Basics of normalization

From http://sqlmag.com/database-performance-tuning/sql-design-why-you-need-database-normalization

When you normalize a database, you have four goals:

  • Arranging data into logical groupings such that each group describes a small part of the whole
  • Minimizing the amount of duplicate data stored in a database
  • Organizing the data such that, when you modify it, you make the change in only one place
  • Building a database in which you can access and manipulate the data quickly and efficiently without compromising the integrity of the data in storage.

A poorly normalized database and poorly normalized tables can cause problems ranging from excessive disk I/O and subsequent poor system performance to inaccurate data. An improperly normalized condition can result in extensive data redundancy, which puts a burden on all programs that modify the data.

First Normal Form

For a table to be in 1NF you need to ensure that the data is atomic, having no repeating groups.

A data item is atomic if only one item is in each cell of a table.

Ex: Attribute ShippedTo encompasses a street address, a city, a state, a postal code, and a country abbreviation. To render this data atomic, you separate this single attribute into several—ShipAddr, ShipCity, ShipState, ShipZip, and ShipCountry.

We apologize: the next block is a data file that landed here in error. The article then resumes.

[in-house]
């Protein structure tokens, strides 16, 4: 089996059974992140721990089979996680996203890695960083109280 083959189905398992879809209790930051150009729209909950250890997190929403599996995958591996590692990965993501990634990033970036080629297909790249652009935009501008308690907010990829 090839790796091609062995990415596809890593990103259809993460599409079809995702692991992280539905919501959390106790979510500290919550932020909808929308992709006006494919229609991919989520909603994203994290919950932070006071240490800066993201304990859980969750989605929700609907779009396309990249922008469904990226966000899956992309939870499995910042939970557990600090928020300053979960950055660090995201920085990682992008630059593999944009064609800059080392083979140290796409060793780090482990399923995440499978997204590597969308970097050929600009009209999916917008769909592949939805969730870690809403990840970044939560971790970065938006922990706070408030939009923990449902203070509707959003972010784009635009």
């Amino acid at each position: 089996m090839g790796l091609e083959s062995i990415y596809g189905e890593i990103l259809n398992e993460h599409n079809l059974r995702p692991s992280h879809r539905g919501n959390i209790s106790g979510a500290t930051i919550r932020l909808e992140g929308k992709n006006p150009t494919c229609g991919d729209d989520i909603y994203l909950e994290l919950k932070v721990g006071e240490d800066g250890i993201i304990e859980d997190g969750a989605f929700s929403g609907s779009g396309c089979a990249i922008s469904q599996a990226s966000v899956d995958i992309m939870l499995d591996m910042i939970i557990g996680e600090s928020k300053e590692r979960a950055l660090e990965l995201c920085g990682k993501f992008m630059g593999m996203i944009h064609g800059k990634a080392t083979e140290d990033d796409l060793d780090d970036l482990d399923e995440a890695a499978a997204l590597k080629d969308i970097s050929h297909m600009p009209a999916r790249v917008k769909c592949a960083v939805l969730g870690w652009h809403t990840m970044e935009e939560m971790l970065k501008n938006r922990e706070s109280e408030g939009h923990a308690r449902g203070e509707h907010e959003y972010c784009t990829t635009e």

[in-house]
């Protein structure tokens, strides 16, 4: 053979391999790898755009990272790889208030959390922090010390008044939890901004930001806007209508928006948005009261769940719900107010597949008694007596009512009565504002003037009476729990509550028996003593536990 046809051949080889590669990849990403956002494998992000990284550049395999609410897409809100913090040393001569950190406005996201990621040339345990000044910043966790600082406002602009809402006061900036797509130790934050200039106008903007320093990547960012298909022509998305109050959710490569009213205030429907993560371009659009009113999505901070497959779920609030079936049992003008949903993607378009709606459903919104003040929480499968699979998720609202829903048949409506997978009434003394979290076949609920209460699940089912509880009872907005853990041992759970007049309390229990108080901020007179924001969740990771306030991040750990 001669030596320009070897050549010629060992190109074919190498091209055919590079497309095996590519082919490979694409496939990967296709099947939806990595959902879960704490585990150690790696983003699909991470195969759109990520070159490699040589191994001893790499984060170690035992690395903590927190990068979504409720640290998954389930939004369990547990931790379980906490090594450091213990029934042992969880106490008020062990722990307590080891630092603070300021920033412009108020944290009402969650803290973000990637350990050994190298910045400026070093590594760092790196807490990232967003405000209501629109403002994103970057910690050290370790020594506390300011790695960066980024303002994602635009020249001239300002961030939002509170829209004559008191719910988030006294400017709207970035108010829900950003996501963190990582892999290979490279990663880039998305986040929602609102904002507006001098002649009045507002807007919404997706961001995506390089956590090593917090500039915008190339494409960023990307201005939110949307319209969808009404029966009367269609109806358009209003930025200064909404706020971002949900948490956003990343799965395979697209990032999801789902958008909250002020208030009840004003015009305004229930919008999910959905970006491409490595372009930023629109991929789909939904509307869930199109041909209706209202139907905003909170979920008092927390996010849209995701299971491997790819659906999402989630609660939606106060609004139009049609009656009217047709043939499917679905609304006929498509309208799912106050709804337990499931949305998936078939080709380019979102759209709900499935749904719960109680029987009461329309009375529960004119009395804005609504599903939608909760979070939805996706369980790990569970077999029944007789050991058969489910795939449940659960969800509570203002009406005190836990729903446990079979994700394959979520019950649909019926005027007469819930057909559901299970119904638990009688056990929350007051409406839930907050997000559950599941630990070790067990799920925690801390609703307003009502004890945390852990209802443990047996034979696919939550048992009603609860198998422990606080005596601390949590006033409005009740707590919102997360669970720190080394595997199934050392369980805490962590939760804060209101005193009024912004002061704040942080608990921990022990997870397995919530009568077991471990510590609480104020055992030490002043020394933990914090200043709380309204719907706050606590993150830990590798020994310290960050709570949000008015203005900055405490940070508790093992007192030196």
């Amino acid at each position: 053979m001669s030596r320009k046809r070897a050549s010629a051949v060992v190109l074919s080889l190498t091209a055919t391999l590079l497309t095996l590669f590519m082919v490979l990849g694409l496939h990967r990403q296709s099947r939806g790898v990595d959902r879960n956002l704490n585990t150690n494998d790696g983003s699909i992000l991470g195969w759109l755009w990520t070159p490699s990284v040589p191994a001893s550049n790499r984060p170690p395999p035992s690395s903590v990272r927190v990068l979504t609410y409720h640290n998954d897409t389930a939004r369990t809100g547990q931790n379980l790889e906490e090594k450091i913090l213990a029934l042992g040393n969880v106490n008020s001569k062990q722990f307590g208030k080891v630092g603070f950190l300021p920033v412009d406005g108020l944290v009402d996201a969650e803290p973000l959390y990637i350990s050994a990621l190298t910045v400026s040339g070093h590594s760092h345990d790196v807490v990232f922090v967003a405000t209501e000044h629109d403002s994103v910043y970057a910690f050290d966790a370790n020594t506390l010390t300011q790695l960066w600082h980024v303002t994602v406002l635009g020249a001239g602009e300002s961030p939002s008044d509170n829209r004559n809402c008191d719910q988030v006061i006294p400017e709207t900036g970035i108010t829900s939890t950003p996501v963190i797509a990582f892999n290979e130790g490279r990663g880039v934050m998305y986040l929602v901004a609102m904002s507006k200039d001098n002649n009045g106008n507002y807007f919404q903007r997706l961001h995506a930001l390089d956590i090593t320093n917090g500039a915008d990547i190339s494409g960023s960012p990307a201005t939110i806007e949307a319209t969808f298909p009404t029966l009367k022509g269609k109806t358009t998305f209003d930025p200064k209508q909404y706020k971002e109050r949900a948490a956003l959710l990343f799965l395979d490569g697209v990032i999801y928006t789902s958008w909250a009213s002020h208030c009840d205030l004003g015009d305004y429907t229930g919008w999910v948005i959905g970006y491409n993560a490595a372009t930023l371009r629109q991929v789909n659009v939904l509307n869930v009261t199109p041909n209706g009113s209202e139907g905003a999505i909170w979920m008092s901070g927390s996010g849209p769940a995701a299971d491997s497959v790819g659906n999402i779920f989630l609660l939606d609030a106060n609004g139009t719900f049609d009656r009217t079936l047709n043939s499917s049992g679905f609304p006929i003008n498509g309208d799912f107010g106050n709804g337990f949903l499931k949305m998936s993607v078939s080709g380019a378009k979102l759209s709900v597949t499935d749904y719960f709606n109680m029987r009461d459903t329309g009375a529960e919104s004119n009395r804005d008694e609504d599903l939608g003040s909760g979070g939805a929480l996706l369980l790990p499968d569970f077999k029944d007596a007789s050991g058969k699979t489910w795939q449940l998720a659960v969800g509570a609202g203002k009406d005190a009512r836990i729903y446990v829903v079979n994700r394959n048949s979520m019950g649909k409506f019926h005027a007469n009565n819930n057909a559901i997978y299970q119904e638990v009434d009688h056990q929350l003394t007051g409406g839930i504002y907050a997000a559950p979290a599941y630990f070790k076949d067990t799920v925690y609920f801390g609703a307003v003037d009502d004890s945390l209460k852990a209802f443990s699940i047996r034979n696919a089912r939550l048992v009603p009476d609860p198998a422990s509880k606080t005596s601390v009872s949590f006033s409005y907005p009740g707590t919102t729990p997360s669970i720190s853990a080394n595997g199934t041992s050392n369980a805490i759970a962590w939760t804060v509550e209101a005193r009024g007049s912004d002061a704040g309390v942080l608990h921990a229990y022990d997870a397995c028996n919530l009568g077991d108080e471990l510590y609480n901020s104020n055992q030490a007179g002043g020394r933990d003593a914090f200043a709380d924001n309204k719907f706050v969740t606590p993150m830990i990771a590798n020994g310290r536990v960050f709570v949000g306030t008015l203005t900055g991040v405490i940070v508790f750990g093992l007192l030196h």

Repeating groups are cells that have more than one occurrence.

1NF requires that a table have a primary key

Second Normal Form

2NF is a condition of full functional dependency on the whole primary key; the primary key must determine each non-primary key attribute.

2NF says that all non-primary key attributes must be fully functionally dependent on the whole primary key.

Third Normal Form

You achieve 3NF when you have resolved all transitive dependencies. You’ll have to test the attributes in each table to see whether, within a table, any non-key attribute determines the value of another non-key attribute. Such a determination defines transitive dependency. Attributes that do not contribute to the description of the primary key are removed from the table.

  • Each table is a flat file, or spreadsheet format, with all-atomic data items, no repeating groups, and a designated pkey.
  • Each table has all non-pkey attributes fully functionally dependent on the whole pkey.
  • All transitive dependencies are removed from each table.
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